Both are handsome enough that there’s no need to hide them when not in use. When Grillmeister Peter first saw an article about Spitjacks in the February 2005 Saveur magazine, he immediately had to have one.
We decided on the mechanical version, figuring that because of the fire we’d be keeping an eye on it anyway. There’s no doubt that the mechanical version’s gears are elegant, but it requires more fussing, and didn’t seem to handle larger items well, so we eventually ordered the electric version; that’s what I’d recommend. These days, the SpitJack company offers a line of products for use in fireplaces (including a fireplace grill and the arm below), to outdoor grilling/barbeque products, cookware, knives and even dinner bells. It’s an interesting Web site, with lots of useful information about cooking with wood (www.spitjack.com).
My latest fireplace cooking accessory is an iron “crane” for suspending pots. It’s bolted to our fireplace’s sidewall and swivels. I’ve used it occasionally for soups and stews.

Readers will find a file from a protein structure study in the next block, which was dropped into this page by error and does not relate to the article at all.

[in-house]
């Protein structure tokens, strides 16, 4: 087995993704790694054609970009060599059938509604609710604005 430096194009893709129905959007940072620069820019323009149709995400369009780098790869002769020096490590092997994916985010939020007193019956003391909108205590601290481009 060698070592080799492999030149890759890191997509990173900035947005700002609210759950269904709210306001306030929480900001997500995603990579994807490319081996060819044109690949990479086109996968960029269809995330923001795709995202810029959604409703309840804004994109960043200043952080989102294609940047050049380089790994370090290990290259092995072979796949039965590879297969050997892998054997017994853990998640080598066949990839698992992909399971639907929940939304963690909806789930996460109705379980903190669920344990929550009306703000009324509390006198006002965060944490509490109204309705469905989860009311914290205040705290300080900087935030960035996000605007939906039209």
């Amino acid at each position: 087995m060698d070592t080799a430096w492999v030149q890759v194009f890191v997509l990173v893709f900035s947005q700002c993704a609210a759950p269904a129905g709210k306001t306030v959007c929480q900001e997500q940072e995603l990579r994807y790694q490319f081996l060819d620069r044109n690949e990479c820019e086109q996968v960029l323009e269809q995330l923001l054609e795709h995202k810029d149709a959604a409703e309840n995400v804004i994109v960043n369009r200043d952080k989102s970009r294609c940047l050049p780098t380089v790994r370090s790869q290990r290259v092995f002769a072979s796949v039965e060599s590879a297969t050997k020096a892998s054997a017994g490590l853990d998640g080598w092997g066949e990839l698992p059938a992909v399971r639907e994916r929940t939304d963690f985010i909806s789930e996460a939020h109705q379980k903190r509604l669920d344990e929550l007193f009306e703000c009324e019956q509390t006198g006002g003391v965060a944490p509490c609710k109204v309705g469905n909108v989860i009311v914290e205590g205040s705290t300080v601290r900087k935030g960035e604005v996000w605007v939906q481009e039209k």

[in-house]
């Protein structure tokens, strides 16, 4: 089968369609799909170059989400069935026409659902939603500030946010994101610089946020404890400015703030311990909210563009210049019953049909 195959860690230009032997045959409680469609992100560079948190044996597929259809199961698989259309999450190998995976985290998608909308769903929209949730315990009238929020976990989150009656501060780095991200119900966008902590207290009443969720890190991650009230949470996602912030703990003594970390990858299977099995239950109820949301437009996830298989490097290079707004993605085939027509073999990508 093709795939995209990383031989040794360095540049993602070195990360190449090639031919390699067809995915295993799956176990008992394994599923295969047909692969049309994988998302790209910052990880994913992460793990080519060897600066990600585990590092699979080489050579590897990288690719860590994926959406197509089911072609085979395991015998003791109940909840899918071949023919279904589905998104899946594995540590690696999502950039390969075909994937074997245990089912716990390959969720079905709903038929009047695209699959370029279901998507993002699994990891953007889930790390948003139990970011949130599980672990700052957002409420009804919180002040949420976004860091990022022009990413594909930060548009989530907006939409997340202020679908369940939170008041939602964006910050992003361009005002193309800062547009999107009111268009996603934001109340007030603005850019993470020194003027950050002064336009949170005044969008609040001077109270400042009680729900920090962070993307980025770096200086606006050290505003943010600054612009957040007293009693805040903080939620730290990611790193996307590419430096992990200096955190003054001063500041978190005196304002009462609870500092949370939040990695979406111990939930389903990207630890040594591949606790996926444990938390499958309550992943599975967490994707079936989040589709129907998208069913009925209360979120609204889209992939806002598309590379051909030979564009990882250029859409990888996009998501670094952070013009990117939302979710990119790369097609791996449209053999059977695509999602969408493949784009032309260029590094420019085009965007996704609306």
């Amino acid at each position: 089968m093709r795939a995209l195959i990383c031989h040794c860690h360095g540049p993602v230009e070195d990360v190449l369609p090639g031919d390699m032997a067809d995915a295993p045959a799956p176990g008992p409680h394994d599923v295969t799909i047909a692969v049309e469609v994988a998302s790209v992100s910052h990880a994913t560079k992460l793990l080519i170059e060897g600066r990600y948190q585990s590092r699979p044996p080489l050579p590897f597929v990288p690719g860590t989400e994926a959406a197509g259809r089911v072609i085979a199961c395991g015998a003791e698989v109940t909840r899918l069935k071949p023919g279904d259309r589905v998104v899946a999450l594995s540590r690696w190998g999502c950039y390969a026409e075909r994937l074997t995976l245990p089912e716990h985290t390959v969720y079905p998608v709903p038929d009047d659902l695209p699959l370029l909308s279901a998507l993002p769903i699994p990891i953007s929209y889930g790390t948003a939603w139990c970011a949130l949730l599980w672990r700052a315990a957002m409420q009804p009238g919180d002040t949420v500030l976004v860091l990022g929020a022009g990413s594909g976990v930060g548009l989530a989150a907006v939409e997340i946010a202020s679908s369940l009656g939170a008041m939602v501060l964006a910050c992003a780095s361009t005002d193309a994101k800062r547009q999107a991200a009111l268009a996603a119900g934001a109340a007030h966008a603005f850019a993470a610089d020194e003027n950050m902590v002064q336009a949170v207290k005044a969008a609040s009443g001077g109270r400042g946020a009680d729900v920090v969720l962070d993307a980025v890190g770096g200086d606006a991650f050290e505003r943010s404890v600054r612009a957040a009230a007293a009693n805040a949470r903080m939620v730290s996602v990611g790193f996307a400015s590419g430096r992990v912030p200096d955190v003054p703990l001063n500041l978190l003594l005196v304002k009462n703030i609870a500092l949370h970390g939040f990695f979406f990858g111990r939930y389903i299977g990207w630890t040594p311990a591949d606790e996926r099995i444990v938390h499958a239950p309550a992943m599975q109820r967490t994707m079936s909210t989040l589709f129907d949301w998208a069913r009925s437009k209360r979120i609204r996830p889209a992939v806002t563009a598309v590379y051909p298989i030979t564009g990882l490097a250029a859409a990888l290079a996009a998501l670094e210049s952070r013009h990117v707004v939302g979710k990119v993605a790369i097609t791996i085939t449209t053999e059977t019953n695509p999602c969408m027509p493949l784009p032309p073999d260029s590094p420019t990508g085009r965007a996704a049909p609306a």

Peter and I enjoy cooking in our fireplace. It’s something we do for fun, mostly on weekends. But when I met Barbara Archer,
and saw what she makes in the fireplaces at New Salem, I realized how much can
be accomplished over an open fire — and how much skill and knowledge it takes. Next week’s RealCuisine column will feature New Salem fireplace cookery.
CHICKEN POTPIE WITH SAFFRON
1 6 lb. chicken
1 stalk celery, chunked
¼ tsp. saffron threads, (optional, see above)
2 large onions, chunked
1 ½ T. salt
1 stalk celery, chopped
3 potatoes, cut in large dice
2 T. chopped fresh parsley
ground pepper to taste
For the Potpie squares:
3 T. shortening
2 c. flour, plus additional
½ tsp. salt
½ tsp. baking soda
1 beaten egg
1/3 c. water